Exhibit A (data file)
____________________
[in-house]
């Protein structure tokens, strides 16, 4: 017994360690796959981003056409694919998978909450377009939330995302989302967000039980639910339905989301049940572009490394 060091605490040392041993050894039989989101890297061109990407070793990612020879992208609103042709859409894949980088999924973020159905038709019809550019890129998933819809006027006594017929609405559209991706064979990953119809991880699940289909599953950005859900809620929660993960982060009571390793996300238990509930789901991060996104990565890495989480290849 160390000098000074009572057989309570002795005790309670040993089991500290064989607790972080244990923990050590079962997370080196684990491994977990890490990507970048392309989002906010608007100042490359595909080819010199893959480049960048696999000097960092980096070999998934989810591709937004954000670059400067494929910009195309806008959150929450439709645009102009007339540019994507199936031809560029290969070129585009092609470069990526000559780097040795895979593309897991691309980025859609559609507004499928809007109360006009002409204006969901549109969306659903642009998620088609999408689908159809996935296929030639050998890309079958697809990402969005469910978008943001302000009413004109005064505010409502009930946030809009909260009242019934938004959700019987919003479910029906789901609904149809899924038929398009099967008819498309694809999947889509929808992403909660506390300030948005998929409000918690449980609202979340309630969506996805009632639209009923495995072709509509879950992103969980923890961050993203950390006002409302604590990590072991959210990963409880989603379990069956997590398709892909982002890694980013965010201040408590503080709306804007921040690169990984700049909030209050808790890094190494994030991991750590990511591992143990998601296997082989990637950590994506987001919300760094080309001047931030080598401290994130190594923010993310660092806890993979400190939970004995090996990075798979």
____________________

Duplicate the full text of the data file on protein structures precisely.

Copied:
[in-house]
């Protein structure tokens, strides 16, 4: 017994360690796959981003056409694919998978909450377009939330995302989302967000039980639910339905989301049940572009490394 060091605490040392041993050894039989989101890297061109990407070793990612020879992208609103042709859409894949980088999924973020159905038709019809550019890129998933819809006027006594017929609405559209991706064979990953119809991880699940289909599953950005859900809620929660993960982060009571390793996300238990509930789901991060996104990565890495989480290849 160390000098000074009572057989309570002795005790309670040993089991500290064989607790972080244990923990050590079962997370080196684990491994977990890490990507970048392309989002906010608007100042490359595909080819010199893959480049960048696999000097960092980096070999998934989810591709937004954000670059400067494929910009195309806008959150929450439709645009102009007339540019994507199936031809560029290969070129585009092609470069990526000559780097040795895979593309897991691309980025859609559609507004499928809007109360006009002409204006969901549109969306659903642009998620088609999408689908159809996935296929030639050998890309079958697809990402969005469910978008943001302000009413004109005064505010409502009930946030809009909260009242019934938004959700019987919003479910029906789901609904149809899924038929398009099967008819498309694809999947889509929808992403909660506390300030948005998929409000918690449980609202979340309630969506996805009632639209009923495995072709509509879950992103969980923890961050993203950390006002409302604590990590072991959210990963409880989603379990069956997590398709892909982002890694980013965010201040408590503080709306804007921040690169990984700049909030209050808790890094190494994030991991750590990511591992143990998601296997082989990637950590994506987001919300760094080309001047931030080598401290994130190594923010993310660092806890993979400190939970004995090996990075798979």